Original Research

A 'spirit' of home and exile: a re-evaluation of Breyten Breytenbach’s Memory of snow and of dust

T. Jansen
Literator | Vol 32, No 3 | a207 | DOI: https://doi.org/10.4102/lit.v32i3.207 | © 2011 T. Jansen | This work is licensed under CC Attribution 4.0
Submitted: 30 July 2011 | Published: 30 July 2011

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T. Jansen, Department of English Studies, University of KwaZulu-Natal, Durban, South Africa

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This article notes the emergence of a global consciousness that recognises the need to move beyond well-worn categories of interpretation. In exploring the concepts of home and exile in Breyten Breytenbach‟s novel, “Memory of snow and of dust” (1989), the article examines how fresh perspectives in postcolonial studies – identified as a „spiritual turn‟ – allow one to gain access to new insights into the exilic condition. The author captures and conveys the experience of exile, and envisages through the exile‟s „double vision‟ a more complicated notion of home. The distressing journey into a new awareness of what constitutes home is examined. Furthermore, the article considers the restless, yet regenerative condition of exile that – although characterised by mental anguish – makes possible a more fluid response to spatiality. The renewed interest in (and legitimation of) the spiritual in postcolonial studies lends further insight into an alternative response to the search for a place/ space to call home. This article concludes with an affirmation of the relevance of “Memory of snow and of dust”, as a novel that challenges one to cultivate an expanded awareness – that moves beyond the material – in times during which the overlapping boundaries of home and exile are becoming a global condition.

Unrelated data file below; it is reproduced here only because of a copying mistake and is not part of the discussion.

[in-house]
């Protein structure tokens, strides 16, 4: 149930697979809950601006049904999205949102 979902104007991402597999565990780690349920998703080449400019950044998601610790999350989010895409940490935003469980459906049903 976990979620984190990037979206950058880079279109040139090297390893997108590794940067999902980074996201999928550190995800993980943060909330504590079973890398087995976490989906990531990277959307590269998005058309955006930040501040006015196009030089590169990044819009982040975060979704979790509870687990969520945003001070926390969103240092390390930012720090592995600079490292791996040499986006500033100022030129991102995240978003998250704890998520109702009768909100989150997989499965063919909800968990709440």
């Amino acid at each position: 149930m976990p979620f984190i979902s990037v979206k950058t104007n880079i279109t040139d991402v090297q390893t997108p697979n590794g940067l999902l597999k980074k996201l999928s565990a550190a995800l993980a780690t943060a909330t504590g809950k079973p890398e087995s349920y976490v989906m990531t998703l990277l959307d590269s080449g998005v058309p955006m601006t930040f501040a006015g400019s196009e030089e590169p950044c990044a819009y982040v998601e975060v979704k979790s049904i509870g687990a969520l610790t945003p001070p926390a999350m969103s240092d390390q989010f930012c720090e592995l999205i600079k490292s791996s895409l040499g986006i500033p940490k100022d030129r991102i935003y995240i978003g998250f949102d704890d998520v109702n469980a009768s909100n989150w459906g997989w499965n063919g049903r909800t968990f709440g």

Belonging; Exile; Home; Post-Colonialism; Spirituality


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Crossref Citations

1. “The Famous and the Obscure Were There, Waiting for Freedom”: Jeeva Rajgopaul's Photographs of South African Exiles in New York, 1991
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